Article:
That’s the big lesson I took from my time way up north. A big wallet can patch over a lot of crimes, but if your Rolodex is slim… deals won’t be easy.
As grumpy as he was, the man who flew in was well-connected. He married into the Walton family. He owned a sports team. And he had a big interest in the world of media.
It wasn’t just his money the fellas who called him were after… It was also his connections.
The group he was joining got together once a year. They still do. Every year, they pool their money and their contact list and make deals happen.
It used to be that the average person had no way into such things. They didn’t have the money, the connections… or the private jet to come join us.
That’s not the case these days.
How to Get In
At Manward Press, I’ve written about the many ways things have changed. Most notably, it’s the resurgence in SPACs – special purpose acquisition companies – that has changed the game for the average fella.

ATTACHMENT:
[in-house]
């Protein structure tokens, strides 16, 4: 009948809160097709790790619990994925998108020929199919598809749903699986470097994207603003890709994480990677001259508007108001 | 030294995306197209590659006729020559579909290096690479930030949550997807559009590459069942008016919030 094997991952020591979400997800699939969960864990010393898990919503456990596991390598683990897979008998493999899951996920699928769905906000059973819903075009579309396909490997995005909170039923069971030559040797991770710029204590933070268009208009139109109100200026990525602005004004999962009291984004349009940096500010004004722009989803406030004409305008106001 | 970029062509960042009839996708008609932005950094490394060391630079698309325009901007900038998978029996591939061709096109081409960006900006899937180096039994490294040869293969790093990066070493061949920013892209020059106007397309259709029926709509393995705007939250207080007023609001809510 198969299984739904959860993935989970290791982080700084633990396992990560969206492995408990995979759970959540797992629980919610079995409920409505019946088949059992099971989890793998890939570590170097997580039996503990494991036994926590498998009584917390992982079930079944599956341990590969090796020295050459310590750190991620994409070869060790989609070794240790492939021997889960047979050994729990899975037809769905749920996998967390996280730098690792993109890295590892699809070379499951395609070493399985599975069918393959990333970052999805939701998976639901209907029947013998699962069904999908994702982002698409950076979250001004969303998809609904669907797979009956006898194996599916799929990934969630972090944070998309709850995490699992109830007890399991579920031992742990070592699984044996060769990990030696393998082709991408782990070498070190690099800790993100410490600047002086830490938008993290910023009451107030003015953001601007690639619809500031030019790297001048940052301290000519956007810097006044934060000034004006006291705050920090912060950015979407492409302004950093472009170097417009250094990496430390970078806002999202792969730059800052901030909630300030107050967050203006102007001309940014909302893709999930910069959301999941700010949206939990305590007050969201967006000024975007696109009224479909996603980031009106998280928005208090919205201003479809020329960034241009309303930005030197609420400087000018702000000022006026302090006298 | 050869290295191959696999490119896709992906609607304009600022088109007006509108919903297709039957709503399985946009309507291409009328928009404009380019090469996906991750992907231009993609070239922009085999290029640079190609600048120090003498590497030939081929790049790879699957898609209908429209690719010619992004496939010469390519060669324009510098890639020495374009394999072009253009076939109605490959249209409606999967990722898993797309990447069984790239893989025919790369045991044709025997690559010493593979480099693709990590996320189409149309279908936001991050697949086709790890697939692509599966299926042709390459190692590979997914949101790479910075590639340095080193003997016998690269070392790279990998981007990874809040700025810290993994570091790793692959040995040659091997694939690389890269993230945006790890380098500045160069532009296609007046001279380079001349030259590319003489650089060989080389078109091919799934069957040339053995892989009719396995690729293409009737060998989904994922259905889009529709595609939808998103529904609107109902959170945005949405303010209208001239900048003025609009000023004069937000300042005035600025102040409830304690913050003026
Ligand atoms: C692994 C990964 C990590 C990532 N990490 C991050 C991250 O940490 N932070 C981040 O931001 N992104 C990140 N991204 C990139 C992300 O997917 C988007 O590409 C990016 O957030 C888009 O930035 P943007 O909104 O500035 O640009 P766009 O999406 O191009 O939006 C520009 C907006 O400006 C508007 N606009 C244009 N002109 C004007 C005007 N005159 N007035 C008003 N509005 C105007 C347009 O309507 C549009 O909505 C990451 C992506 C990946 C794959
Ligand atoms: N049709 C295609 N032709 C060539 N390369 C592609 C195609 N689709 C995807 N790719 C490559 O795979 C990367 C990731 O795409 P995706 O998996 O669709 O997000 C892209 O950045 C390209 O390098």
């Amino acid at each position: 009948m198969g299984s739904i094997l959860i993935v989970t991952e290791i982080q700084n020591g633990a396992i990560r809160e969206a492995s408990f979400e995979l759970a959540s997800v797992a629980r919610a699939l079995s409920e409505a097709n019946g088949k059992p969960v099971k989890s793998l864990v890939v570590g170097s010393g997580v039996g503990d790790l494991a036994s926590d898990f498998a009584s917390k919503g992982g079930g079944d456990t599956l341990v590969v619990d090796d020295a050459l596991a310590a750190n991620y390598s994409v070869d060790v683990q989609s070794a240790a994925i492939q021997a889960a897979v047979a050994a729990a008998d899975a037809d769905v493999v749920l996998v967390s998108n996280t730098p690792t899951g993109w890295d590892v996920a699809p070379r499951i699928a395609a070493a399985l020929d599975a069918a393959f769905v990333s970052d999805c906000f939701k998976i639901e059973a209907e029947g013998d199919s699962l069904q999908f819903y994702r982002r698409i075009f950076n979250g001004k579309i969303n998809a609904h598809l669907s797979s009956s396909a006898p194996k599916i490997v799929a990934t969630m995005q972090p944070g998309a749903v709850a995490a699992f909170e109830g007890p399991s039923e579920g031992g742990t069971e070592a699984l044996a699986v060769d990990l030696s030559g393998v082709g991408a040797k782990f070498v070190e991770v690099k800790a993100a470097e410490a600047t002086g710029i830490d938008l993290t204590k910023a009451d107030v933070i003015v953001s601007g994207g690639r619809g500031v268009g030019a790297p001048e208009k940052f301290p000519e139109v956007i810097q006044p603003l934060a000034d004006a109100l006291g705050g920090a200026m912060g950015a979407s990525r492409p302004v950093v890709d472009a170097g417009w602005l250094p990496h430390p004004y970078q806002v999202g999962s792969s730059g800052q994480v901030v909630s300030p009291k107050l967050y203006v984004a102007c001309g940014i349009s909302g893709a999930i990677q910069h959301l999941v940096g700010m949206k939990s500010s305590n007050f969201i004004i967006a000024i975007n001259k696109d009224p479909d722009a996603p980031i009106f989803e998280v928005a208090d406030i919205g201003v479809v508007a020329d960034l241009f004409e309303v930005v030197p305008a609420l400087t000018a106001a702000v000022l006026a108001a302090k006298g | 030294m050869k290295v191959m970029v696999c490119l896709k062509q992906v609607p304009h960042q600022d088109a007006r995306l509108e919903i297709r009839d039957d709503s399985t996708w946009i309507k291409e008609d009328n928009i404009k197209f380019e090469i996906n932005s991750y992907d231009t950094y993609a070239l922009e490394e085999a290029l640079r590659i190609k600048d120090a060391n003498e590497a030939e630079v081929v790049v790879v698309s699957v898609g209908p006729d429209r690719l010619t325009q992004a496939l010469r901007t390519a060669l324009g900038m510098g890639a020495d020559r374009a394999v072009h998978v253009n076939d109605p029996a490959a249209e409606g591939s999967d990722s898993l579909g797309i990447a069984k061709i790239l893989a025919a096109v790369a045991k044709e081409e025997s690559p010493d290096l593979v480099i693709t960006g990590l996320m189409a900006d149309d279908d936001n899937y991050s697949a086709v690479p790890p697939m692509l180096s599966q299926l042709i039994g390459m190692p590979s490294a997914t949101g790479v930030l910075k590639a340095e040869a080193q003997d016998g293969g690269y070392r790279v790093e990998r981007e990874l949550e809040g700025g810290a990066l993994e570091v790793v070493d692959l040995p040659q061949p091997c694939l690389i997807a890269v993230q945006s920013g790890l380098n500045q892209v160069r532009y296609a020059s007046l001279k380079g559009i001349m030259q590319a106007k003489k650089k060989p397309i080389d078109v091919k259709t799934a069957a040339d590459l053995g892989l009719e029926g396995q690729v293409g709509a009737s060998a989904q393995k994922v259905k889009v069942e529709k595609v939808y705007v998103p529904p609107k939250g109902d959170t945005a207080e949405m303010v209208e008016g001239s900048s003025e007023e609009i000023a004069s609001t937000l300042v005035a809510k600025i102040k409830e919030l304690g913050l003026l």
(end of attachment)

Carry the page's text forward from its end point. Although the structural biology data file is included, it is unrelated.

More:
It’s no secret that deals have been getting bigger and bigger in recent decades. They’re so big that even the uber-rich can’t afford to be involved like they used to.
For a slew of reasons – but mostly regulatory – companies are waiting longer than ever to go public. It means their price tags are much higher when they hit the public market.
Microsoft (Nasdaq: MSFT), for example, made its public debut with a market cap of less than $777 million. More recently, Uber (NYSE: UBER) hit the Street when it was worth $75.5 billion.
The gap is huge.
That trend is one of the leading reasons SPACs have become so popular.